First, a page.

This has gotta hurt…
Michigan lost 80% of SEIU members after the state recently ended forced membership of the disabled.
Melissa and Kevin Haynes were born with hypertonic cerebral palsy, a severe disability that impaired their cognitive development, leaving them functioning as infants. For more than 30 years, their devoted parents, Robert and Patricia, have cared for them in their home in Macomb Township, Mich. The two disabled adults received Medicaid checks each month, money that went toward their care. But in 2006, the Service Employees International Union (SEIU) began collecting 2.75 percent from each of these checks, claiming that Robert and Patricia were employees — not only of their own children but also of the Michigan state government.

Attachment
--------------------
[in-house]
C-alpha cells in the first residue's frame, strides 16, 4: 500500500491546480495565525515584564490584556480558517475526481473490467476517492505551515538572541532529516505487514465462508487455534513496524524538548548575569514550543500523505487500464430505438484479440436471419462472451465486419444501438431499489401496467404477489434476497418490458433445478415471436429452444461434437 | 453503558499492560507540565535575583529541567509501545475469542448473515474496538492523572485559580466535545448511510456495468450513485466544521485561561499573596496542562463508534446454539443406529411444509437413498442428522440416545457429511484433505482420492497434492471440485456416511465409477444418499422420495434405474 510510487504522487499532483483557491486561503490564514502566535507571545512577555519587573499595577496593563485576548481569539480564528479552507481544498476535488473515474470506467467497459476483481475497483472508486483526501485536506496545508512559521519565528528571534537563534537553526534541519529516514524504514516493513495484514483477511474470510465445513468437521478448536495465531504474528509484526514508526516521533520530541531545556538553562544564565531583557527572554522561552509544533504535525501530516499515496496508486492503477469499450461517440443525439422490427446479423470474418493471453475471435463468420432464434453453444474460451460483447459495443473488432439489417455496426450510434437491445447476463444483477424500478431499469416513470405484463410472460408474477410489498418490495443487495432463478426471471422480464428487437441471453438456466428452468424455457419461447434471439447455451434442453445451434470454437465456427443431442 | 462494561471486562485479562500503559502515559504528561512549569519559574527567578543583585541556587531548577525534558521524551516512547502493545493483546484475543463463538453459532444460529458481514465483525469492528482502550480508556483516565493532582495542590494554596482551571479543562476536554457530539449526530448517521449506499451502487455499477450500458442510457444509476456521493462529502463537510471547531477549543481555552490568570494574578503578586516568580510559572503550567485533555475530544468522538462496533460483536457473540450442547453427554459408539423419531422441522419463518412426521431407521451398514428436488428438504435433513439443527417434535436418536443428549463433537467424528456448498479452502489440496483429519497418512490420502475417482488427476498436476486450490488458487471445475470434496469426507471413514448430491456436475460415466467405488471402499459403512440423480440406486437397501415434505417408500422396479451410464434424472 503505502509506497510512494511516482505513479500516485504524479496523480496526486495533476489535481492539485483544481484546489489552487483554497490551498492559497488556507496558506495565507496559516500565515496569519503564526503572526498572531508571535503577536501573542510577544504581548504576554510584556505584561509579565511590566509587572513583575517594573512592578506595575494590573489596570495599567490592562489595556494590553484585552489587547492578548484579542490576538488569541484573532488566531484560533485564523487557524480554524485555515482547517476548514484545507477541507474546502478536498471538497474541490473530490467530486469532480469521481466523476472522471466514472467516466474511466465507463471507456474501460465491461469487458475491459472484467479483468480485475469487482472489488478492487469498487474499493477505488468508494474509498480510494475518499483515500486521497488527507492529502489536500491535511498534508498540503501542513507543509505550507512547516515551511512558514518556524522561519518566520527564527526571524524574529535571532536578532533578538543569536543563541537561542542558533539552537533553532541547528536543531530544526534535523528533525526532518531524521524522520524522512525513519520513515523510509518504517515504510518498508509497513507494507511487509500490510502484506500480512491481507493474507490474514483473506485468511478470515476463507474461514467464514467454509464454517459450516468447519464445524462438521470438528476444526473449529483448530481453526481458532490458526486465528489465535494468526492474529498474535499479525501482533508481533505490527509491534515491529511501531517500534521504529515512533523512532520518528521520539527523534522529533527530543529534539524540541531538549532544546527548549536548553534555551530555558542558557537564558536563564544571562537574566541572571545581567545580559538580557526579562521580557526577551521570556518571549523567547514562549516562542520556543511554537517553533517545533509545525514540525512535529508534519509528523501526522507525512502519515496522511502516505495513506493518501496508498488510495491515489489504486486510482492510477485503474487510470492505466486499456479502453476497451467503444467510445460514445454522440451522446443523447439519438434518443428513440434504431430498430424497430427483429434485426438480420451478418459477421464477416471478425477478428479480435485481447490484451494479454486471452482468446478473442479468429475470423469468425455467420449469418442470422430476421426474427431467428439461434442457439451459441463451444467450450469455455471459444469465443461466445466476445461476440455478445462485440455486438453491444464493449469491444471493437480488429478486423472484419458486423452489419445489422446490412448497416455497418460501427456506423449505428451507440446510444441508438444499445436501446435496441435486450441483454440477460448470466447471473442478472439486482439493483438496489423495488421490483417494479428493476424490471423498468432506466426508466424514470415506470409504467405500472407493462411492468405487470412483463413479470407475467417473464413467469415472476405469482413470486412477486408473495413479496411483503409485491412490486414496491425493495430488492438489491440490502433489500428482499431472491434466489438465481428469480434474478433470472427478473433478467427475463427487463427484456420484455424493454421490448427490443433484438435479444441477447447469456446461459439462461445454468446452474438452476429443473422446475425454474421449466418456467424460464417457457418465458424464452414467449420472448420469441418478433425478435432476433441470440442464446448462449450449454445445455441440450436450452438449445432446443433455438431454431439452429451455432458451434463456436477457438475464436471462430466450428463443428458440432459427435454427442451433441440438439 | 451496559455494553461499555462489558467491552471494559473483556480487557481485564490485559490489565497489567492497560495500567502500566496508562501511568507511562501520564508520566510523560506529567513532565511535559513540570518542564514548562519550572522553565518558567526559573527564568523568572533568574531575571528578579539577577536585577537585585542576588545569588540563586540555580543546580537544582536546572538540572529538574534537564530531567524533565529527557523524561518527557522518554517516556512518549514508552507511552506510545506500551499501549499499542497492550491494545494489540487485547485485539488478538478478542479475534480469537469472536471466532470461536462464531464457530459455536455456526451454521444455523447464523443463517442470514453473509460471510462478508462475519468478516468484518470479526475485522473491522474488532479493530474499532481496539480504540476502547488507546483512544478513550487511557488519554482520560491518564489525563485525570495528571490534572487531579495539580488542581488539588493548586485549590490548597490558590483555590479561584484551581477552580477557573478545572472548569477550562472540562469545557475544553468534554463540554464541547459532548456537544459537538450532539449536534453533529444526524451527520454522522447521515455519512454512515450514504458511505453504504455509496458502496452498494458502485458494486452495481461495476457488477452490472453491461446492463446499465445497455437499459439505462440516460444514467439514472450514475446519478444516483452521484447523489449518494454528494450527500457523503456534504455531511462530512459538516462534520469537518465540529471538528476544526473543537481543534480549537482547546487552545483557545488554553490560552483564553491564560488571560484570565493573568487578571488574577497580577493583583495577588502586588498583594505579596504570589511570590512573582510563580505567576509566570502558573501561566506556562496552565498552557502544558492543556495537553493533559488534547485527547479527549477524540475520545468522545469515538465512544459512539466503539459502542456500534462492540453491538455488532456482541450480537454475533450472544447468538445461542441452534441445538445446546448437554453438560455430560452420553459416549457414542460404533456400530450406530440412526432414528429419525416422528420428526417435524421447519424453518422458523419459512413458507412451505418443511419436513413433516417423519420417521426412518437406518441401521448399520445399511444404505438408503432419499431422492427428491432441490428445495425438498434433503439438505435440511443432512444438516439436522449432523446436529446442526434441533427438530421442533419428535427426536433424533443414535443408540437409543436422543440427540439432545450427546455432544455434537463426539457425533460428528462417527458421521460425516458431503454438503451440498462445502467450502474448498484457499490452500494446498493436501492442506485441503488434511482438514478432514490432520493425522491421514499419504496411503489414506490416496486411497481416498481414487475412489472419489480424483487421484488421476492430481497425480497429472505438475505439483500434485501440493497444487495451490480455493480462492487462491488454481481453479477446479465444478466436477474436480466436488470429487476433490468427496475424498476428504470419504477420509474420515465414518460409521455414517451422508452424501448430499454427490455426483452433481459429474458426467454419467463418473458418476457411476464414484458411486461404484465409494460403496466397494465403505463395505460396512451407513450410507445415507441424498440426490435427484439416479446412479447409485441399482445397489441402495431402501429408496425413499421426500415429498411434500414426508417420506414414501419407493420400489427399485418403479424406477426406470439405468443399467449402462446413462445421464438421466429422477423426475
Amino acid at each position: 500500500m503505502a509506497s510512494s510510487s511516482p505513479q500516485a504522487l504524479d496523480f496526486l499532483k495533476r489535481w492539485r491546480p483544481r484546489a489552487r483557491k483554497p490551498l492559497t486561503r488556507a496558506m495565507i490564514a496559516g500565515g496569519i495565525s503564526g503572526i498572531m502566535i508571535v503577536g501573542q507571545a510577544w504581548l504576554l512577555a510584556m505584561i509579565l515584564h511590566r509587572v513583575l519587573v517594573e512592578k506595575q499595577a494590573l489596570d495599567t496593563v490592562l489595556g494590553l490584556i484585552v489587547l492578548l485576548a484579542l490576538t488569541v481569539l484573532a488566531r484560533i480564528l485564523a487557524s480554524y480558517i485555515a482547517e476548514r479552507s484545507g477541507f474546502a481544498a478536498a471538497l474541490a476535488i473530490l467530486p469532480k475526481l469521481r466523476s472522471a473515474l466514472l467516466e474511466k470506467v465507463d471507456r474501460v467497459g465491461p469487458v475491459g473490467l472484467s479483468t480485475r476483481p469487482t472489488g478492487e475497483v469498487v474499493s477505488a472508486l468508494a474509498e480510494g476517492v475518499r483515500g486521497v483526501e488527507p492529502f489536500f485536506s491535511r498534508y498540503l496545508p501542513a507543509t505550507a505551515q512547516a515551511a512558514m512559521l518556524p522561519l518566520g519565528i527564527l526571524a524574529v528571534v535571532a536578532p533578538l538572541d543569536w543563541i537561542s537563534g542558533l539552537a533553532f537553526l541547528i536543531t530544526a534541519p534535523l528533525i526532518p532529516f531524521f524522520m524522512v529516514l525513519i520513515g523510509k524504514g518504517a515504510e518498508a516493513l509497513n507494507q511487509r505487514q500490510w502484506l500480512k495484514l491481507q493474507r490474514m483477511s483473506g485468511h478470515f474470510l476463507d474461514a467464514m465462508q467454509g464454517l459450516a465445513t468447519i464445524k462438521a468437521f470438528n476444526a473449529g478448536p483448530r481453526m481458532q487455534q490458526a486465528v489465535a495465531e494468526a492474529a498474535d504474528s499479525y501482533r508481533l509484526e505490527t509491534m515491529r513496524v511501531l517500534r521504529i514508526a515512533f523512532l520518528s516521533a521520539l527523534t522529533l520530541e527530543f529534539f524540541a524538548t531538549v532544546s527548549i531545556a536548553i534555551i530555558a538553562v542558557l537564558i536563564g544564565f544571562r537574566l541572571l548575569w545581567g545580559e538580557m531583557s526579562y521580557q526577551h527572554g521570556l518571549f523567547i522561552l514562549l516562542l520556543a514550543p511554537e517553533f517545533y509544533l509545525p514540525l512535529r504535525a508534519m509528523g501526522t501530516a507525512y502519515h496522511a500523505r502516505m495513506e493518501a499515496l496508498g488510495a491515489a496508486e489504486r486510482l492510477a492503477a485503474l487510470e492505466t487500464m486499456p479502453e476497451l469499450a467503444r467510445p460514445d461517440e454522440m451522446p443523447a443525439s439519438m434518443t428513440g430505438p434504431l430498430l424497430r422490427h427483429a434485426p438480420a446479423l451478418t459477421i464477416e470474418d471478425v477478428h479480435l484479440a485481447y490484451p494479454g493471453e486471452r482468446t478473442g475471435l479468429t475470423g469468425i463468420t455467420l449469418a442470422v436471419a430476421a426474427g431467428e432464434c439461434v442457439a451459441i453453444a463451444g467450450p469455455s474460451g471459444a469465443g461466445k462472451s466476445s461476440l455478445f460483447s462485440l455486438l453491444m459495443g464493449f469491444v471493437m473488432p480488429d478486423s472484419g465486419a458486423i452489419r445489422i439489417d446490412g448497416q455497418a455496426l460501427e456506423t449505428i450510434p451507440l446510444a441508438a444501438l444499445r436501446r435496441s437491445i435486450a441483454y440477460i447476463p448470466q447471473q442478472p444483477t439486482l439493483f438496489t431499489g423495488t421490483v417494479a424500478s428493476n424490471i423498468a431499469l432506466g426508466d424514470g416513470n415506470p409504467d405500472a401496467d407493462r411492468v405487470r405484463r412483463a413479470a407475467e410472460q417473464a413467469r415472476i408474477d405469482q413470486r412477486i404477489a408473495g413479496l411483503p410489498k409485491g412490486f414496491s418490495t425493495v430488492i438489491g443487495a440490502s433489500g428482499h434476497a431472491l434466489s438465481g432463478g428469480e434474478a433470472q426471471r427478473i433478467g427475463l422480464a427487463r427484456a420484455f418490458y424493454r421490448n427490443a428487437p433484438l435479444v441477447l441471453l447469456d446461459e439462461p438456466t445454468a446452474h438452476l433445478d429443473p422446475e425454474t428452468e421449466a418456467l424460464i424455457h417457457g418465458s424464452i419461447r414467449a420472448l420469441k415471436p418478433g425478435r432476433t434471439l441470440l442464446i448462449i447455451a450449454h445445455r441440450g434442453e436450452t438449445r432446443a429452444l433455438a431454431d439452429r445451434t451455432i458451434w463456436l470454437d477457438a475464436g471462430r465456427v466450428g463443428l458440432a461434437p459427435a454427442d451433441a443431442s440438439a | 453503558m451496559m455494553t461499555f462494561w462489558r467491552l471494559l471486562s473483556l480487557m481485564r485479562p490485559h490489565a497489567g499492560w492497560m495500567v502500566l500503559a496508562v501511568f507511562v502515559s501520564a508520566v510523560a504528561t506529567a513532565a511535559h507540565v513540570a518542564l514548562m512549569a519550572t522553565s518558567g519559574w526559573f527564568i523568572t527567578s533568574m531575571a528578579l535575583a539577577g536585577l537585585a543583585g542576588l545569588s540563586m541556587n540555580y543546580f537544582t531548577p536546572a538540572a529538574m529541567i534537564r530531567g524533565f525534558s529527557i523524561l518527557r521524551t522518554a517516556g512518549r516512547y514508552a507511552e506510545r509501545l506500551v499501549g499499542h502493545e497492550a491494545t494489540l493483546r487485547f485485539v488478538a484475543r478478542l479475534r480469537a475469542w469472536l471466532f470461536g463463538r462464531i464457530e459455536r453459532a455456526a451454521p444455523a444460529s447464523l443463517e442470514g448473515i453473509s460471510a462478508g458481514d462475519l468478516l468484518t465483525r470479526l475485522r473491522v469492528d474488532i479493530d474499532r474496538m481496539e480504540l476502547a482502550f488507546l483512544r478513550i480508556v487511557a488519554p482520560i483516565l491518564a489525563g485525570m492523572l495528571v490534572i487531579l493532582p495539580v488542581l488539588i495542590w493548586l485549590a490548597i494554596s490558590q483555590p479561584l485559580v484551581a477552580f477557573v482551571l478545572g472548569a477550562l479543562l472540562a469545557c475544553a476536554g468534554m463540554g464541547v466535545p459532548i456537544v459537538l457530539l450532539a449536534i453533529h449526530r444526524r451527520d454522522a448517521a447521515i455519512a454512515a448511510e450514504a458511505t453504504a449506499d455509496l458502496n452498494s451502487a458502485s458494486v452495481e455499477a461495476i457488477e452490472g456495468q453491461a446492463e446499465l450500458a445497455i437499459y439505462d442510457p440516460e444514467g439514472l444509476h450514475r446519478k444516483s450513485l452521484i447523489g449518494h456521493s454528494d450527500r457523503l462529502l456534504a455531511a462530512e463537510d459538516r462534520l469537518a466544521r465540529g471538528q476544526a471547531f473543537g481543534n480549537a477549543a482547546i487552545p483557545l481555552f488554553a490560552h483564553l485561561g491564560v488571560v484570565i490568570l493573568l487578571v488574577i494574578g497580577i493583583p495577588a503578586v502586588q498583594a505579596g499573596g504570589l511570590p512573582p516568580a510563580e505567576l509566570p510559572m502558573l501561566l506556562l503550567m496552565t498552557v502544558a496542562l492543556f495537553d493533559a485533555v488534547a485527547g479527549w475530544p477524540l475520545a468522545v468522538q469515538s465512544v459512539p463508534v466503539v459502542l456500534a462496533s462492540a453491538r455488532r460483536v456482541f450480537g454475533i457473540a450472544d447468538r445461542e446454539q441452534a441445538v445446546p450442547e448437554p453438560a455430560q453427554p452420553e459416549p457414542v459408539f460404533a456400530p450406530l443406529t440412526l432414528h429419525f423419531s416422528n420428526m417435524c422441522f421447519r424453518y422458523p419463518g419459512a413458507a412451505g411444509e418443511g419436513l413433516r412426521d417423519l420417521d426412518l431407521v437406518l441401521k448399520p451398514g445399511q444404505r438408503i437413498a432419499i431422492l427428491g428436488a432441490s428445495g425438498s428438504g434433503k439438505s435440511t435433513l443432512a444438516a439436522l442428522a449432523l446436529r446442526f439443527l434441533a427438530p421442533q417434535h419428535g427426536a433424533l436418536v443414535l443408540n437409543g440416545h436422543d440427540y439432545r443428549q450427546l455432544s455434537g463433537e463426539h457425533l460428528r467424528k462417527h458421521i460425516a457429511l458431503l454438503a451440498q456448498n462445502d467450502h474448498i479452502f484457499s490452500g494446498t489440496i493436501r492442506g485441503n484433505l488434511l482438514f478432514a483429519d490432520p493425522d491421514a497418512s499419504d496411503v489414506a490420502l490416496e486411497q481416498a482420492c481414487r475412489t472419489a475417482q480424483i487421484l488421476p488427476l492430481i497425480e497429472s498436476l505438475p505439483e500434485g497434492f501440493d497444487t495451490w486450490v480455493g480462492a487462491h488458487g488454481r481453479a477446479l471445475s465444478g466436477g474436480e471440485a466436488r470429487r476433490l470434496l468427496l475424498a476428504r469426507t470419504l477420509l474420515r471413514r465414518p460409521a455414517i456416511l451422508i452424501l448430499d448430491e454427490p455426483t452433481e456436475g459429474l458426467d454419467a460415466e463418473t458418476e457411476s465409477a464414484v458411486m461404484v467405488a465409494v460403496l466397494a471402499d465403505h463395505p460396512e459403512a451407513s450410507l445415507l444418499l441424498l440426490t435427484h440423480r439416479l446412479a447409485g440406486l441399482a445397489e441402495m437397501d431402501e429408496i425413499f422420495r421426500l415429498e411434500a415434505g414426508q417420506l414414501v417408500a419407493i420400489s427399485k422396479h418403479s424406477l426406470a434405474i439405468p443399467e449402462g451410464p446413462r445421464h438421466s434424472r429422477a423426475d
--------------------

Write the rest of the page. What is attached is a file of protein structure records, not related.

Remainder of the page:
Michigan’s legislature voted in 2012 to put an end to this so-called dues-skimming practice, which the SEIU used to collect more than $34 million from the state’s disabled and elderly residents. The new law took effect in 2013 after a legal challenge had caused a year’s delay. Around the same time, right-to-work legislation ended compulsory union membership.
The result: In the last year, union membership in SEIU’s Healthcare Michigan has plummeted by an astounding 80 percent.